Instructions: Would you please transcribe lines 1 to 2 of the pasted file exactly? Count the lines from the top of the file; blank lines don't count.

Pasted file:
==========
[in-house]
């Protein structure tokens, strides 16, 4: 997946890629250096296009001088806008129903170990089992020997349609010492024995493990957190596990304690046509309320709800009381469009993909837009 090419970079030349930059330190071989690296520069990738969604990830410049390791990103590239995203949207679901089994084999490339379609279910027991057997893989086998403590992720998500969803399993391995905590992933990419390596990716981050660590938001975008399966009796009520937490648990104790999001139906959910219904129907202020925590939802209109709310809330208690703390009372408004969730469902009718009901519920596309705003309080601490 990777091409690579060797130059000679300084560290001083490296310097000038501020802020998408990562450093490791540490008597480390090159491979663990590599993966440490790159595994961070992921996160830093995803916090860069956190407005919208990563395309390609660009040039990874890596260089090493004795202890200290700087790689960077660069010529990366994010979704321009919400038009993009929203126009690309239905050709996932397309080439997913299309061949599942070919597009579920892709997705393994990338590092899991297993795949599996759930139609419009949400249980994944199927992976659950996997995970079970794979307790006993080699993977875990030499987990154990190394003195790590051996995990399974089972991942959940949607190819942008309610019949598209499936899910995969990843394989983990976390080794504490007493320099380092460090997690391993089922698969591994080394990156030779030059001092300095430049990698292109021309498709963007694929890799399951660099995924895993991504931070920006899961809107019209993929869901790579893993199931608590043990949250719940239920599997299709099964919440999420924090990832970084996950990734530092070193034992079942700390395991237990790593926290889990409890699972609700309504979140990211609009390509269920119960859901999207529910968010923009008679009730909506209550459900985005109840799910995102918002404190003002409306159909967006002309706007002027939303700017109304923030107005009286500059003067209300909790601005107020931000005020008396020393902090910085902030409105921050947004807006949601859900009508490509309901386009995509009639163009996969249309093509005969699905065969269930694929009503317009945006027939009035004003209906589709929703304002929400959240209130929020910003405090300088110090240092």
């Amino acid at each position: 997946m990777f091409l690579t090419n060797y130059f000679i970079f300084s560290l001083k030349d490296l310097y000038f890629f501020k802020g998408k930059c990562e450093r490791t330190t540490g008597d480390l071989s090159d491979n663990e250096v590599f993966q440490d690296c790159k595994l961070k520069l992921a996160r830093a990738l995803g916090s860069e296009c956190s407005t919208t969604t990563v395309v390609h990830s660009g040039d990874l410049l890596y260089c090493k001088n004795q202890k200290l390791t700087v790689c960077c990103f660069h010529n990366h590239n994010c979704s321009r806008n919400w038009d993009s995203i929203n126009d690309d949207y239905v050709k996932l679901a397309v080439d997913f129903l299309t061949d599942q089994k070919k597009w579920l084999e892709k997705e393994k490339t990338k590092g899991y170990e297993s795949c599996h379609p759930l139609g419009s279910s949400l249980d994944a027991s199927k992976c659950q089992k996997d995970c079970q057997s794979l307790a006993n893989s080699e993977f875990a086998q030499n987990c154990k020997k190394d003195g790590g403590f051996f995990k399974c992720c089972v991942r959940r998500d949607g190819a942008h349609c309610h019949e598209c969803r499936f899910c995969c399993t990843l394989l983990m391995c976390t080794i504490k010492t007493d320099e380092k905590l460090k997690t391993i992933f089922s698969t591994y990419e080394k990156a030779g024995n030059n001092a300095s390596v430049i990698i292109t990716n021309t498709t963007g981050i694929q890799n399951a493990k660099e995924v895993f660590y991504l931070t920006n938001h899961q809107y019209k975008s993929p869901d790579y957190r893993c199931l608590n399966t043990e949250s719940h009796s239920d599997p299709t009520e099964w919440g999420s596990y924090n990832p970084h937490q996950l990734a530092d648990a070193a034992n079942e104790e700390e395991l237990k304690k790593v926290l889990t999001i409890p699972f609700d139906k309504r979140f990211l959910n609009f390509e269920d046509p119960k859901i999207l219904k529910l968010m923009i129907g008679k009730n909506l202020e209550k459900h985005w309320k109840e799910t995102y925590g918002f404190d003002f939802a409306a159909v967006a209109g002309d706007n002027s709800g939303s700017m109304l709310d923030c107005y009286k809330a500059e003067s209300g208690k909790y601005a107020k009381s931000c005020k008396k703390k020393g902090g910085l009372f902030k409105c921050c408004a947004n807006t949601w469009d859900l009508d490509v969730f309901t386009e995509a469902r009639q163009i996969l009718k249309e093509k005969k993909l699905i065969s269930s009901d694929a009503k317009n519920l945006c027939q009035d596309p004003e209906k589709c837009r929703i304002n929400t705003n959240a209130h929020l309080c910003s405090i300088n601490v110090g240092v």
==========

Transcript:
[in-house]
């Protein structure tokens, strides 16, 4: 997946890629250096296009001088806008129903170990089992020997349609010492024995493990957190596990304690046509309320709800009381469009993909837009 090419970079030349930059330190071989690296520069990738969604990830410049390791990103590239995203949207679901089994084999490339379609279910027991057997893989086998403590992720998500969803399993391995905590992933990419390596990716981050660590938001975008399966009796009520937490648990104790999001139906959910219904129907202020925590939802209109709310809330208690703390009372408004969730469902009718009901519920596309705003309080601490 990777091409690579060797130059000679300084560290001083490296310097000038501020802020998408990562450093490791540490008597480390090159491979663990590599993966440490790159595994961070992921996160830093995803916090860069956190407005919208990563395309390609660009040039990874890596260089090493004795202890200290700087790689960077660069010529990366994010979704321009919400038009993009929203126009690309239905050709996932397309080439997913299309061949599942070919597009579920892709997705393994990338590092899991297993795949599996759930139609419009949400249980994944199927992976659950996997995970079970794979307790006993080699993977875990030499987990154990190394003195790590051996995990399974089972991942959940949607190819942008309610019949598209499936899910995969990843394989983990976390080794504490007493320099380092460090997690391993089922698969591994080394990156030779030059001092300095430049990698292109021309498709963007694929890799399951660099995924895993991504931070920006899961809107019209993929869901790579893993199931608590043990949250719940239920599997299709099964919440999420924090990832970084996950990734530092070193034992079942700390395991237990790593926290889990409890699972609700309504979140990211609009390509269920119960859901999207529910968010923009008679009730909506209550459900985005109840799910995102918002404190003002409306159909967006002309706007002027939303700017109304923030107005009286500059003067209300909790601005107020931000005020008396020393902090910085902030409105921050947004807006949601859900009508490509309901386009995509009639163009996969249309093509005969699905065969269930694929009503317009945006027939009035004003209906589709929703304002929400959240209130929020910003405090300088110090240092």